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Cellular and Molecular Life Sciences

, Volume 67, Issue 22, pp 3849–3863 | Cite as

RNA interference pathways in filamentous fungi

  • Liande Li
  • Shwu-shin Chang
  • Yi Liu
Review

Abstract

RNA interference is a conserved homology-dependent post-transcriptional/transcriptional gene silencing mechanism in eukaryotes. The filamentous fungus Neurospora crassa is one of the first organisms used for RNAi studies. Quelling and meiotic silencing by unpaired DNA are two RNAi-related phenomena discovered in Neurospora, and their characterizations have contributed significantly to our understanding of RNAi mechanisms in eukaryotes. A type of DNA damage-induced small RNA, microRNA-like small RNAs and Dicer-independent small silencing RNAs were recently discovered in Neurospora. In addition, there are at least six different pathways responsible for the production of these small RNAs, establishing this fungus as an important model system to study small RNA function and biogenesis. The studies in Cryphonectria, Mucor, Aspergillus and other species indicate that RNAi is widely conserved in filamentous fungi and plays important roles in genome defense. This review summarizes our current understanding of RNAi pathways in filamentous fungi.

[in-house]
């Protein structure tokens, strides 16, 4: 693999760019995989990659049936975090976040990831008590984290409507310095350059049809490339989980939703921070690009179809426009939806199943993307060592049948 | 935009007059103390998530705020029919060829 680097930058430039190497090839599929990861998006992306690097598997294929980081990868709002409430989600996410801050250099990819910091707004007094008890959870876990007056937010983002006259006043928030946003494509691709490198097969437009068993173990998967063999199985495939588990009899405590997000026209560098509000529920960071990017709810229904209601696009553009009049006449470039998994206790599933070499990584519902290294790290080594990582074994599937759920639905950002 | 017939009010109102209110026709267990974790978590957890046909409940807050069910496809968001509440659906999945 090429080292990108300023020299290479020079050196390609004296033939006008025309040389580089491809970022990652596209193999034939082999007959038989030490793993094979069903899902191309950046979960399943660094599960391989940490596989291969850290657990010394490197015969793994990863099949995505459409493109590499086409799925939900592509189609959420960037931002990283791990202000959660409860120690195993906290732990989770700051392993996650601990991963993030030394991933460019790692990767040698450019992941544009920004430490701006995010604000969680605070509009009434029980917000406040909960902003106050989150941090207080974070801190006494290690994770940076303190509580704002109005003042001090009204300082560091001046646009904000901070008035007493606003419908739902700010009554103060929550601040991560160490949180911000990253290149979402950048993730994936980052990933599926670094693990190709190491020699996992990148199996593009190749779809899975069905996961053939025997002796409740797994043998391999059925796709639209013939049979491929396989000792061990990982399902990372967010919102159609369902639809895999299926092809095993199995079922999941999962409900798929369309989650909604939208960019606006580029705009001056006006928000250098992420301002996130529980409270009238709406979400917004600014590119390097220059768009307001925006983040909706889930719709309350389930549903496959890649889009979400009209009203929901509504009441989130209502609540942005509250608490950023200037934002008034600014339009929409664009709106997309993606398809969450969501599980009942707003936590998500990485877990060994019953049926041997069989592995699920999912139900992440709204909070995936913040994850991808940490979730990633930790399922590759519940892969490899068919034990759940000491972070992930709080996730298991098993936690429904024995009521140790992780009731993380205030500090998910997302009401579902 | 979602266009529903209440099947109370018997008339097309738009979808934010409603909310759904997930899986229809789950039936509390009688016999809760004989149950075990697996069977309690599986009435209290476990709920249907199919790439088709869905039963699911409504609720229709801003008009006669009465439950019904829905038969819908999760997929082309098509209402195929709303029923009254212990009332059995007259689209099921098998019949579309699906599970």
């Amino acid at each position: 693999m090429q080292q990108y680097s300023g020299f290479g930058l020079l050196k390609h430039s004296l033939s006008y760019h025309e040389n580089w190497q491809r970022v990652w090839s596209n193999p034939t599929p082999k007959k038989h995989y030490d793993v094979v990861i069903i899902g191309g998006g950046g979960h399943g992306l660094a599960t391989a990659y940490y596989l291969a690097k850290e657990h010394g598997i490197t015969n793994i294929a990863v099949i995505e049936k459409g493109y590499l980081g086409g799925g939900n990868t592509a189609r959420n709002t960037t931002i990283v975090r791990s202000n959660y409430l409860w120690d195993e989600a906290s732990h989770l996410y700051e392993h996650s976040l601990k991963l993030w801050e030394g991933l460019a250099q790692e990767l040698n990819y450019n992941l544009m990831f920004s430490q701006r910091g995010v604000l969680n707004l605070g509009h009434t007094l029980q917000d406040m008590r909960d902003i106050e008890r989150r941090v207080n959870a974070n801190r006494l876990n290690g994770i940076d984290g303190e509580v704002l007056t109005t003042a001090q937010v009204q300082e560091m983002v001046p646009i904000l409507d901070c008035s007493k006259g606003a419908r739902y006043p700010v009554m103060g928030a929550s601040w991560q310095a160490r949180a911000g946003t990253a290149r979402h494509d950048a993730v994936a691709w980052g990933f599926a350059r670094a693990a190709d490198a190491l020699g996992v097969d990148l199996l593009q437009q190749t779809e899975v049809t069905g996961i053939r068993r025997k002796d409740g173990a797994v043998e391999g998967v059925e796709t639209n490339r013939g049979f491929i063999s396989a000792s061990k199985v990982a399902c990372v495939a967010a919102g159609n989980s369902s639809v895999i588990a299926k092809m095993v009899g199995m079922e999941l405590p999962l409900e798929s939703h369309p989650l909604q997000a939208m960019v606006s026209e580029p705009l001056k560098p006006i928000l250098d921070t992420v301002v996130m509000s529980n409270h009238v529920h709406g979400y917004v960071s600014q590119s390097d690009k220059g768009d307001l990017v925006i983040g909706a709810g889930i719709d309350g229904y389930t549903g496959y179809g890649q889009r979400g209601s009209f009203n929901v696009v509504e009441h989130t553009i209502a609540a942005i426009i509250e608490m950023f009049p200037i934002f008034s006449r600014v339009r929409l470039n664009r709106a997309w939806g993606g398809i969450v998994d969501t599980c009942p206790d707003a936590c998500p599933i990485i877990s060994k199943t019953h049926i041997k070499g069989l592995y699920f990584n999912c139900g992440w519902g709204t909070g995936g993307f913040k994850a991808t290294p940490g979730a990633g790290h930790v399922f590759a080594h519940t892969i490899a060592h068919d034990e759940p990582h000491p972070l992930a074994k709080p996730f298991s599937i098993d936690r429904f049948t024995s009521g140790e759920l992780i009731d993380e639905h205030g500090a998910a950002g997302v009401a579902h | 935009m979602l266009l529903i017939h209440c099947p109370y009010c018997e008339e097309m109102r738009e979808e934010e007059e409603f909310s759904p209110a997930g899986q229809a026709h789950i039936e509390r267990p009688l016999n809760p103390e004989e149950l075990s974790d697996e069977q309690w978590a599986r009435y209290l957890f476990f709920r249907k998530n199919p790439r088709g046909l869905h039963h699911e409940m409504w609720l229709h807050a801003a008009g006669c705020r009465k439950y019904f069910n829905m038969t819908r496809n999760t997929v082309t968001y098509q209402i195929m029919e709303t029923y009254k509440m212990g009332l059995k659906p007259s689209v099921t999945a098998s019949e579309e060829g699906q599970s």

Keywords

RNAi Quelling Meiotic silencing MicroRNA Dicer-independent small RNAs siRNA qiRNA 

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Copyright information

© Springer Basel AG 2010

Authors and Affiliations

  1. 1.Department of Physiology, ND13.214AThe University of Texas Southwestern Medical CenterDallasUSA

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